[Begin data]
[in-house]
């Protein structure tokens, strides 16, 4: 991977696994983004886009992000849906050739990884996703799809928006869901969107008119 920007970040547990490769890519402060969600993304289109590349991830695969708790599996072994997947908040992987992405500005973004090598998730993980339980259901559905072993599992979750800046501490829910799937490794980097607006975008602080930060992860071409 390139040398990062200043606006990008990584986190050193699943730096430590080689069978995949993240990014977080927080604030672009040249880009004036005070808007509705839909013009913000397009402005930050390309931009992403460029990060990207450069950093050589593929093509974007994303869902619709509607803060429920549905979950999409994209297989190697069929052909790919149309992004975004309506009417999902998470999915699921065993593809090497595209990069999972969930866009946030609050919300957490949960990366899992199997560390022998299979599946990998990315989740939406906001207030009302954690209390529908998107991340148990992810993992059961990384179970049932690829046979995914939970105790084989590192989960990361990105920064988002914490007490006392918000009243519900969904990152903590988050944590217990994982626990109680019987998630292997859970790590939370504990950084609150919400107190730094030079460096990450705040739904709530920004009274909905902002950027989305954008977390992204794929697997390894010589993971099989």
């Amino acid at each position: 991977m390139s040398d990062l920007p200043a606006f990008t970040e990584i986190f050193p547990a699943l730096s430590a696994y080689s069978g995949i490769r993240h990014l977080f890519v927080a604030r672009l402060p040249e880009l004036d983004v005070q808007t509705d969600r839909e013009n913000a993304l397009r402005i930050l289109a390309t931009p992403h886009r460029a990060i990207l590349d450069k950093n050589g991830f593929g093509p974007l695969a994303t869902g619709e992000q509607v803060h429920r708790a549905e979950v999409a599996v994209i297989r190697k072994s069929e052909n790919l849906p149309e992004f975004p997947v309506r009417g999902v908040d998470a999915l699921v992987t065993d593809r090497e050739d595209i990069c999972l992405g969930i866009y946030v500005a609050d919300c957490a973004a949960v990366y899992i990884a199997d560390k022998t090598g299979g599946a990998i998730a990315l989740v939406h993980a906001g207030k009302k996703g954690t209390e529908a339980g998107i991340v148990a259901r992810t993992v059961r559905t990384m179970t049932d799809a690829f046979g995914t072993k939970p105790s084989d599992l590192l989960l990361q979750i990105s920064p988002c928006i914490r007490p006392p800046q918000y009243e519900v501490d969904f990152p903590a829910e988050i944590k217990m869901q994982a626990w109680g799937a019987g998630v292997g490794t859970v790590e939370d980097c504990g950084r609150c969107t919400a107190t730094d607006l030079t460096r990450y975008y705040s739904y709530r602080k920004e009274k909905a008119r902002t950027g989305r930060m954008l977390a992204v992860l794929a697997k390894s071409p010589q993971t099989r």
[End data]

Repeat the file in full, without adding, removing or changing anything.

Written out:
[in-house]
């Protein structure tokens, strides 16, 4: 991977696994983004886009992000849906050739990884996703799809928006869901969107008119 920007970040547990490769890519402060969600993304289109590349991830695969708790599996072994997947908040992987992405500005973004090598998730993980339980259901559905072993599992979750800046501490829910799937490794980097607006975008602080930060992860071409 390139040398990062200043606006990008990584986190050193699943730096430590080689069978995949993240990014977080927080604030672009040249880009004036005070808007509705839909013009913000397009402005930050390309931009992403460029990060990207450069950093050589593929093509974007994303869902619709509607803060429920549905979950999409994209297989190697069929052909790919149309992004975004309506009417999902998470999915699921065993593809090497595209990069999972969930866009946030609050919300957490949960990366899992199997560390022998299979599946990998990315989740939406906001207030009302954690209390529908998107991340148990992810993992059961990384179970049932690829046979995914939970105790084989590192989960990361990105920064988002914490007490006392918000009243519900969904990152903590988050944590217990994982626990109680019987998630292997859970790590939370504990950084609150919400107190730094030079460096990450705040739904709530920004009274909905902002950027989305954008977390992204794929697997390894010589993971099989």
């Amino acid at each position: 991977m390139s040398d990062l920007p200043a606006f990008t970040e990584i986190f050193p547990a699943l730096s430590a696994y080689s069978g995949i490769r993240h990014l977080f890519v927080a604030r672009l402060p040249e880009l004036d983004v005070q808007t509705d969600r839909e013009n913000a993304l397009r402005i930050l289109a390309t931009p992403h886009r460029a990060i990207l590349d450069k950093n050589g991830f593929g093509p974007l695969a994303t869902g619709e992000q509607v803060h429920r708790a549905e979950v999409a599996v994209i297989r190697k072994s069929e052909n790919l849906p149309e992004f975004p997947v309506r009417g999902v908040d998470a999915l699921v992987t065993d593809r090497e050739d595209i990069c999972l992405g969930i866009y946030v500005a609050d919300c957490a973004a949960v990366y899992i990884a199997d560390k022998t090598g299979g599946a990998i998730a990315l989740v939406h993980a906001g207030k009302k996703g954690t209390e529908a339980g998107i991340v148990a259901r992810t993992v059961r559905t990384m179970t049932d799809a690829f046979g995914t072993k939970p105790s084989d599992l590192l989960l990361q979750i990105s920064p988002c928006i914490r007490p006392p800046q918000y009243e519900v501490d969904f990152p903590a829910e988050i944590k217990m869901q994982a626990w109680g799937a019987g998630v292997g490794t859970v790590e939370d980097c504990g950084r609150c969107t919400a107190t730094d607006l030079t460096r990450y975008y705040s739904y709530r602080k920004e009274k909905a008119r902002t950027g989305r930060m954008l977390a992204v992860l794929a697997k390894s071409p010589q993971t099989r």